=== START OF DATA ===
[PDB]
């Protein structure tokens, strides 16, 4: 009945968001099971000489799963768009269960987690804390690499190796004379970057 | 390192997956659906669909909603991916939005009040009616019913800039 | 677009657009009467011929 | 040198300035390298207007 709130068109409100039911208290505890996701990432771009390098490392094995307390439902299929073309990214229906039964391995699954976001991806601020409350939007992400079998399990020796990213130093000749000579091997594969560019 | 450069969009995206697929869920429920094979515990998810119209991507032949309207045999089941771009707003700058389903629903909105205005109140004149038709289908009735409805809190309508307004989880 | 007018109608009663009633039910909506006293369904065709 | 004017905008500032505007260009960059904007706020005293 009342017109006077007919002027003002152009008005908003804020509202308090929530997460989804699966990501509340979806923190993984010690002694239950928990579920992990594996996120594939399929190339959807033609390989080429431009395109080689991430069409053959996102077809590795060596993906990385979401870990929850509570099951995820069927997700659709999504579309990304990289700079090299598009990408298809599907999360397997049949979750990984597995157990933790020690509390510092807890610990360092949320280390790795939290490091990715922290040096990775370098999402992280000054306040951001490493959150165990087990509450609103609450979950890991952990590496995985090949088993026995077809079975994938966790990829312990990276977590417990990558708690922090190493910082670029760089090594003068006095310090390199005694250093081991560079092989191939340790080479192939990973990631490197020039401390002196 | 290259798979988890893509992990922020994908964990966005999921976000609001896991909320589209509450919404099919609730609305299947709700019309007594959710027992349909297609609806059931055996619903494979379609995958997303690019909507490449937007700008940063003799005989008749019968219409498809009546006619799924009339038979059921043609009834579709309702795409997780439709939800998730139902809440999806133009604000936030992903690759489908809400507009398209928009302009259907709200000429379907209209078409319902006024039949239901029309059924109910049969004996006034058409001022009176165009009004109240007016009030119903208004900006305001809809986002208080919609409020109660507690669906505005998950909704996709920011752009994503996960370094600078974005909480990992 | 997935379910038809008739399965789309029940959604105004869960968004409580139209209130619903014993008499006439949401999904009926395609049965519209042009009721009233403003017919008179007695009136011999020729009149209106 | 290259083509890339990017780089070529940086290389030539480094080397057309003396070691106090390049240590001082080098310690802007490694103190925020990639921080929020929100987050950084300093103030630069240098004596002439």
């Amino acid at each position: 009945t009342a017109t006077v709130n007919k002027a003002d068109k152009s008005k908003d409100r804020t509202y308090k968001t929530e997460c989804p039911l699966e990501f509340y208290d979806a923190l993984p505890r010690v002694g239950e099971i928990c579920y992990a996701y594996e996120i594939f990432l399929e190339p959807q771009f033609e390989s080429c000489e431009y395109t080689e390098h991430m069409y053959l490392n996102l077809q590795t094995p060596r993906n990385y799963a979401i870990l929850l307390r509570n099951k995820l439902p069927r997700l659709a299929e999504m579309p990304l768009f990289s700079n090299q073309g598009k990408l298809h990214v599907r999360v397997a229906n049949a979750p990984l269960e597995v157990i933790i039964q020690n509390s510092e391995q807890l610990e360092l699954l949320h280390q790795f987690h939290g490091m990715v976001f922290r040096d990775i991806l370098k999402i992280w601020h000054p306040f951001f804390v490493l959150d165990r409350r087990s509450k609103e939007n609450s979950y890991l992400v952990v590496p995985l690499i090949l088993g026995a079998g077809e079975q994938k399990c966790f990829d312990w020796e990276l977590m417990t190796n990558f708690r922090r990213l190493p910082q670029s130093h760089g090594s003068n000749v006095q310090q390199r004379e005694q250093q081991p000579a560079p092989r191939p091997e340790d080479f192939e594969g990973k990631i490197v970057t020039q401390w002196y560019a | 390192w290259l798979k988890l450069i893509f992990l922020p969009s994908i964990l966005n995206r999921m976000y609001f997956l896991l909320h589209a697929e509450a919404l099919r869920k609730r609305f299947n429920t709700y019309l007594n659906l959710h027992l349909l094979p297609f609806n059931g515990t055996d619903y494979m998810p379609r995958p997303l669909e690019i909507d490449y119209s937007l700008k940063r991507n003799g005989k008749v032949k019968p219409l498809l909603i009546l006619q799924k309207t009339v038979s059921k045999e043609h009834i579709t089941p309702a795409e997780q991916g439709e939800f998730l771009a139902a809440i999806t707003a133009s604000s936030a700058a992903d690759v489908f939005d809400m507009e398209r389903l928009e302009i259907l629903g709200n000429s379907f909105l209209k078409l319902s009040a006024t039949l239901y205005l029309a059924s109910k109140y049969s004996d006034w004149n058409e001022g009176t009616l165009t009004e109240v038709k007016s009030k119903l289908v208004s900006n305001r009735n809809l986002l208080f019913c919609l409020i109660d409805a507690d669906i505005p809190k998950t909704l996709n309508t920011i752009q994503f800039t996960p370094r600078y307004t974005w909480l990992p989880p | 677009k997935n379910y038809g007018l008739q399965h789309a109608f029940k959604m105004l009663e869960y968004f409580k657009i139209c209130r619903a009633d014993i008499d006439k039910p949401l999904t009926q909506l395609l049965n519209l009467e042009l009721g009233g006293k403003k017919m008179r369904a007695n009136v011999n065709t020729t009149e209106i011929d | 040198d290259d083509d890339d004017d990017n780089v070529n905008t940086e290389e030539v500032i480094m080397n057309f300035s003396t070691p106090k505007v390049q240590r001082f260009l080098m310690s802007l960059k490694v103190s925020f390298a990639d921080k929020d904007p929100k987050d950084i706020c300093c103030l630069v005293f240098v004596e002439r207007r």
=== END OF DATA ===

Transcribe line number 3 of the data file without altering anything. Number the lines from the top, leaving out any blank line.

């Amino acid at each position: 009945t009342a017109t006077v709130n007919k002027a003002d068109k152009s008005k908003d409100r804020t509202y308090k968001t929530e997460c989804p039911l699966e990501f509340y208290d979806a923190l993984p505890r010690v002694g239950e099971i928990c579920y992990a996701y594996e996120i594939f990432l399929e190339p959807q771009f033609e390989s080429c000489e431009y395109t080689e390098h991430m069409y053959l490392n996102l077809q590795t094995p060596r993906n990385y799963a979401i870990l929850l307390r509570n099951k995820l439902p069927r997700l659709a299929e999504m579309p990304l768009f990289s700079n090299q073309g598009k990408l298809h990214v599907r999360v397997a229906n049949a979750p990984l269960e597995v157990i933790i039964q020690n509390s510092e391995q807890l610990e360092l699954l949320h280390q790795f987690h939290g490091m990715v976001f922290r040096d990775i991806l370098k999402i992280w601020h000054p306040f951001f804390v490493l959150d165990r409350r087990s509450k609103e939007n609450s979950y890991l992400v952990v590496p995985l690499i090949l088993g026995a079998g077809e079975q994938k399990c966790f990829d312990w020796e990276l977590m417990t190796n990558f708690r922090r990213l190493p910082q670029s130093h760089g090594s003068n000749v006095q310090q390199r004379e005694q250093q081991p000579a560079p092989r191939p091997e340790d080479f192939e594969g990973k990631i490197v970057t020039q401390w002196y560019a | 390192w290259l798979k988890l450069i893509f992990l922020p969009s994908i964990l966005n995206r999921m976000y609001f997956l896991l909320h589209a697929e509450a919404l099919r869920k609730r609305f299947n429920t709700y019309l007594n659906l959710h027992l349909l094979p297609f609806n059931g515990t055996d619903y494979m998810p379609r995958p997303l669909e690019i909507d490449y119209s937007l700008k940063r991507n003799g005989k008749v032949k019968p219409l498809l909603i009546l006619q799924k309207t009339v038979s059921k045999e043609h009834i579709t089941p309702a795409e997780q991916g439709e939800f998730l771009a139902a809440i999806t707003a133009s604000s936030a700058a992903d690759v489908f939005d809400m507009e398209r389903l928009e302009i259907l629903g709200n000429s379907f909105l209209k078409l319902s009040a006024t039949l239901y205005l029309a059924s109910k109140y049969s004996d006034w004149n058409e001022g009176t009616l165009t009004e109240v038709k007016s009030k119903l289908v208004s900006n305001r009735n809809l986002l208080f019913c919609l409020i109660d409805a507690d669906i505005p809190k998950t909704l996709n309508t920011i752009q994503f800039t996960p370094r600078y307004t974005w909480l990992p989880p | 677009k997935n379910y038809g007018l008739q399965h789309a109608f029940k959604m105004l009663e869960y968004f409580k657009i139209c209130r619903a009633d014993i008499d006439k039910p949401l999904t009926q909506l395609l049965n519209l009467e042009l009721g009233g006293k403003k017919m008179r369904a007695n009136v011999n065709t020729t009149e209106i011929d | 040198d290259d083509d890339d004017d990017n780089v070529n905008t940086e290389e030539v500032i480094m080397n057309f300035s003396t070691p106090k505007v390049q240590r001082f260009l080098m310690s802007l960059k490694v103190s925020f390298a990639d921080k929020d904007p929100k987050d950084i706020c300093c103030l630069v005293f240098v004596e002439r207007r």